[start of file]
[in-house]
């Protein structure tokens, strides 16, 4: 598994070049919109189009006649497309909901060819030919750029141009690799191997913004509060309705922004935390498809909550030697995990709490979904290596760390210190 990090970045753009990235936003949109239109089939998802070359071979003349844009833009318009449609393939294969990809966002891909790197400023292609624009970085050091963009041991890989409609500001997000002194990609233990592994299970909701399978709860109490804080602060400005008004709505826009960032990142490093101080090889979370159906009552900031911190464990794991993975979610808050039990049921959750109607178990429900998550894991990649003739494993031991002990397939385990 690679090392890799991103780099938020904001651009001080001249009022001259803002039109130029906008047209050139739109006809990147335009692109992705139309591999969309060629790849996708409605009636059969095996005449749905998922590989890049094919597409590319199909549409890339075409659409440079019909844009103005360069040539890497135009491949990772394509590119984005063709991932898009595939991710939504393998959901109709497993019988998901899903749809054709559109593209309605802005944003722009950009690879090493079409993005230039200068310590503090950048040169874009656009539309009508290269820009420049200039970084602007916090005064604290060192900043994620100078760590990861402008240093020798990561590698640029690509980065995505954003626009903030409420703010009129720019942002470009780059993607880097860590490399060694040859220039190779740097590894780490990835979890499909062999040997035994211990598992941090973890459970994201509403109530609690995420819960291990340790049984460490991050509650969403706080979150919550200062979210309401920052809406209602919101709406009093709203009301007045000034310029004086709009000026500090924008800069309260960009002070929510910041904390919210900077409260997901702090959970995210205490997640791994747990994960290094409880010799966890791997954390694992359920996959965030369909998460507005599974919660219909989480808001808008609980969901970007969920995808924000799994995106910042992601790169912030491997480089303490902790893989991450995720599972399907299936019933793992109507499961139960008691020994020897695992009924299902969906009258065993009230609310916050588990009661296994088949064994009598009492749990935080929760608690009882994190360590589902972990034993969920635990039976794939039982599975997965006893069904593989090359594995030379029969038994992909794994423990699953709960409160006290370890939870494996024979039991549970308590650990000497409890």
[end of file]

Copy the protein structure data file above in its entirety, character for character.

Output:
[in-house]
């Protein structure tokens, strides 16, 4: 598994070049919109189009006649497309909901060819030919750029141009690799191997913004509060309705922004935390498809909550030697995990709490979904290596760390210190 990090970045753009990235936003949109239109089939998802070359071979003349844009833009318009449609393939294969990809966002891909790197400023292609624009970085050091963009041991890989409609500001997000002194990609233990592994299970909701399978709860109490804080602060400005008004709505826009960032990142490093101080090889979370159906009552900031911190464990794991993975979610808050039990049921959750109607178990429900998550894991990649003739494993031991002990397939385990 690679090392890799991103780099938020904001651009001080001249009022001259803002039109130029906008047209050139739109006809990147335009692109992705139309591999969309060629790849996708409605009636059969095996005449749905998922590989890049094919597409590319199909549409890339075409659409440079019909844009103005360069040539890497135009491949990772394509590119984005063709991932898009595939991710939504393998959901109709497993019988998901899903749809054709559109593209309605802005944003722009950009690879090493079409993005230039200068310590503090950048040169874009656009539309009508290269820009420049200039970084602007916090005064604290060192900043994620100078760590990861402008240093020798990561590698640029690509980065995505954003626009903030409420703010009129720019942002470009780059993607880097860590490399060694040859220039190779740097590894780490990835979890499909062999040997035994211990598992941090973890459970994201509403109530609690995420819960291990340790049984460490991050509650969403706080979150919550200062979210309401920052809406209602919101709406009093709203009301007045000034310029004086709009000026500090924008800069309260960009002070929510910041904390919210900077409260997901702090959970995210205490997640791994747990994960290094409880010799966890791997954390694992359920996959965030369909998460507005599974919660219909989480808001808008609980969901970007969920995808924000799994995106910042992601790169912030491997480089303490902790893989991450995720599972399907299936019933793992109507499961139960008691020994020897695992009924299902969906009258065993009230609310916050588990009661296994088949064994009598009492749990935080929760608690009882994190360590589902972990034993969920635990039976794939039982599975997965006893069904593989090359594995030379029969038994992909794994423990699953709960409160006290370890939870494996024979039991549970308590650990000497409890």